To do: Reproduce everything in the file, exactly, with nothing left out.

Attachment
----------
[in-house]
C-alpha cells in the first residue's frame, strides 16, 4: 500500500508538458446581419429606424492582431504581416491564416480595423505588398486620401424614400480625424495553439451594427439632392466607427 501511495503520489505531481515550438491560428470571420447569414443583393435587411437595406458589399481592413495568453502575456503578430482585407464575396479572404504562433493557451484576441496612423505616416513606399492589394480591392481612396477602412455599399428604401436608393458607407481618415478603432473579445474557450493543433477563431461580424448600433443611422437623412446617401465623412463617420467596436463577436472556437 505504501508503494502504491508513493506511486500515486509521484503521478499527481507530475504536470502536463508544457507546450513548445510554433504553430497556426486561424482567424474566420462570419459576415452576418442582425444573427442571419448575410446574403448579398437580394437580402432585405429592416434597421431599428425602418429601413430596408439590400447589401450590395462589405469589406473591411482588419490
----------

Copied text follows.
[in-house]
C-alpha cells in the first residue's frame, strides 16, 4: 500500500508538458446581419429606424492582431504581416491564416480595423505588398486620401424614400480625424495553439451594427439632392466607427 501511495503520489505531481515550438491560428470571420447569414443583393435587411437595406458589399481592413495568453502575456503578430482585407464575396479572404504562433493557451484576441496612423505616416513606399492589394480591392481612396477602412455599399428604401436608393458607407481618415478603432473579445474557450493543433477563431461580424448600433443611422437623412446617401465623412463617420467596436463577436472556437 505504501508503494502504491508513493506511486500515486509521484503521478499527481507530475504536470502536463508544457507546450513548445510554433504553430497556426486561424482567424474566420462570419459576415452576418442582425444573427442571419448575410446574403448579398437580394437580402432585405429592416434597421431599428425602418429601413430596408439590400447589401450590395462589405469589406473591411482588419490